SEO your Images!

SEO your images

SEO your images

How to SEO your Images

In my previous article, SEO: Image Alt Text vs Title, Lumpy Dog and I tried to get through the message that your images’ alt text are important to you. Together with the image title.  But the former more than the latter.

Don’t throw away your images’ SEO power!

The question is how do you add these “semi-invisible” (to readers) image attributes?

In this article, I will be talking specifically about WordPress sites. Nonetheless, the theory will be applicable to whatever site or platform you are on. For every image you use, there are (hidden) attributes called alt text and title associated with every image.

Images in WordPress

I think that the best way would be to do a walk-through on handling WordPress images.  There are many ways to insert, upload, edit your WordPress images.  I will just deal with probably the most used and easiest way.  And probably the most familiar to WP (WordPress) users.  (Note: I am using a self-hosted WP.  If your WP is hosted by, it may not be identical.  I imagine it would be very similar.)

Adding Images in WP page/post

Tip: Name you images the SEO way. According to Matt Cutts, head of Google’s webspam team, the name of your images may not be so important as alt text, but they still can play a row in telling Google what your image is about.  In other words, give Google as many relevant ways to find you as possible.  So name your images wisely & relevantly (without over-stuffing them with your keywords).


In WP (WordPress), when I am creating or editing a page or post, I can insert an image via Add Media.  And that will pop-up the Insert Media window.

WordPress Add Media

WordPress Add Media


When you have uploaded a new image or selected an image from your Media Library, take a look at the Attachment Details panel to the right of that pop-up window. It will look something like:

WordPress Media Attachment Details

WordPress Media Attachment Details

Alt Text 

WordPress gets a bit confusing here, so just hang with me for a sec. I want you to concentrate first on the Alt Text field, which is the most important. You can’t see my full Alt Text in the image, but it actually reads:
Quirky Shop Online – ClearlyHelena via Lumpy Dog illustration

Remember, you want to use your image alt text to describe what the image is about. At the same time, to judiciously add in some relevant keyword that may be associated with the page you are working on.

Title (field)

The “Title” field in the Attachment Details window is by default, the name of your image file (minus the format extension be it .jpg or .gif or .png).  So you see that if you name your image files appropriately before uploading them, you can save some work here and still be ok.

Unfortunately this field is sometimes picked up by some plugins and displayed on screen.  So you don’t really want gibberish names for your image files anyway.

Note!  This WP “Title” field is NOT the image’s title attribute.  This is the label applied to your images in your Media Library (so you can easily find them).  A bit confusing I know. But hang in there.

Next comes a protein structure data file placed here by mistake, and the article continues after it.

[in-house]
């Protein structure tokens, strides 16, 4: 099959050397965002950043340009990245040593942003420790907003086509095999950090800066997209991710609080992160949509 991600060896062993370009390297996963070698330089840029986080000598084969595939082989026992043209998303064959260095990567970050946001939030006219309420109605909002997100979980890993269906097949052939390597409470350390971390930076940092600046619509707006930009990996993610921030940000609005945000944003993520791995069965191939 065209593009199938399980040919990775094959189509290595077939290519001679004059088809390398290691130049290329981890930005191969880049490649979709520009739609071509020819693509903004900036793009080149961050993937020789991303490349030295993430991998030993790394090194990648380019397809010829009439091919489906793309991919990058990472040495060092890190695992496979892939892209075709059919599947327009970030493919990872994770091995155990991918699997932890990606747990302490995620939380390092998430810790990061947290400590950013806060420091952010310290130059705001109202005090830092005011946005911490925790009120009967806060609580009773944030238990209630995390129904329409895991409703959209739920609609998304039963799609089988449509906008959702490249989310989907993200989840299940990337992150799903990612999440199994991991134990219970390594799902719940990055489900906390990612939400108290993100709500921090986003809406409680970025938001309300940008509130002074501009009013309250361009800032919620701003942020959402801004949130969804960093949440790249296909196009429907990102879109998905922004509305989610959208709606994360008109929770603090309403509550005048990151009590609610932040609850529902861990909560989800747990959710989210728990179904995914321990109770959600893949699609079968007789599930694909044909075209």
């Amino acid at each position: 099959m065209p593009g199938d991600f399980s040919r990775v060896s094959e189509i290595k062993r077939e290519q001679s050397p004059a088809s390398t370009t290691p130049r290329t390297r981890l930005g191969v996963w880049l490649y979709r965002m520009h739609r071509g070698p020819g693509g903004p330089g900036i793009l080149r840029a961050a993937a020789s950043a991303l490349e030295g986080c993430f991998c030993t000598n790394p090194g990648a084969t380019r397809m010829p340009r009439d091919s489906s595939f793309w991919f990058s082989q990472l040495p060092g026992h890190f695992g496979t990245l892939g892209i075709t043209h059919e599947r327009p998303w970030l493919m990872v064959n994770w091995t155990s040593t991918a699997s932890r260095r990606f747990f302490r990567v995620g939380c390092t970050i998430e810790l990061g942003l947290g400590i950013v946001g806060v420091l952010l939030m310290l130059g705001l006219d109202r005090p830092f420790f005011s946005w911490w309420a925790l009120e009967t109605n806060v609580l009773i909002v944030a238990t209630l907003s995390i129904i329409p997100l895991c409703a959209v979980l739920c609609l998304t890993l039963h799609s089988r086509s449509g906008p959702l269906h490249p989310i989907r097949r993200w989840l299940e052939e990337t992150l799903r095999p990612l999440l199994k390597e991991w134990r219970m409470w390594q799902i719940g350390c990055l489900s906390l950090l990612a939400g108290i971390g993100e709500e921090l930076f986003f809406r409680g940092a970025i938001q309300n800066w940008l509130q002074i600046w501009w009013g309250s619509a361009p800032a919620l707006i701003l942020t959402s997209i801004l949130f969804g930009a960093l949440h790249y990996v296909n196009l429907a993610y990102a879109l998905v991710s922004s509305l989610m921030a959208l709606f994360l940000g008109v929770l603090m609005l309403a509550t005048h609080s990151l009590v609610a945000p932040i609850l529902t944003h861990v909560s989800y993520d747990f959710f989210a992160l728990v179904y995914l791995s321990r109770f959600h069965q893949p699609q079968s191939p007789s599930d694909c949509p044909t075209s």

WordPress Caption

This is where you enter text if you want your image to display, on screen, with some text below the image.

Image Title Attribute

So where exactly is the image’s title attribute?

After you have inserted your image, it will appear on your page (in edit mode).

To be able to find the image’s title attribute, you need to edit the image.

Click on the image >> click the pencil icon
WordPress Edit Image

WordPress Edit Image

The Image Details window will pop up.

WordPress Image Details window

WordPress Image Details window

  • Caption field: You will see the Caption field (with whatever you might have filled in before.  Or you can fill in/edit it here.)
  • Alternative Text (Alt Text): just as you filled it in before (or enter/edit it here)
  • Image Title Attribute: this is where you can get to the title attribute.  By default, it would have the name of your image file. (Mine was lumpy dog.gif originally)

Remember that you want to use the image Title attribute to describe the image in context.  And maybe add in a relevant keyword.  (No keyword stuffing please!  Google no likey!)

In my example here, my alt text is equally relevant and appropriate as my Title attribute as well.  (Oftentimes, that is the case).  So I can just copy from the alt text and paste into the title attribute.  Easy!


via HTML Code

For those of you who are familiar with the HTML coding, you can go directly from Visual to the Text mode.

WordPress in Text view

WordPress in Text view

You can see that the image attributes (title= and alt=) are there.  Edit directly from there.

Summary to SEO your Images

If you do nothing else after this, just do your image’s alt text.  You spent hours with them.  Let them be found! May the Search be with You!





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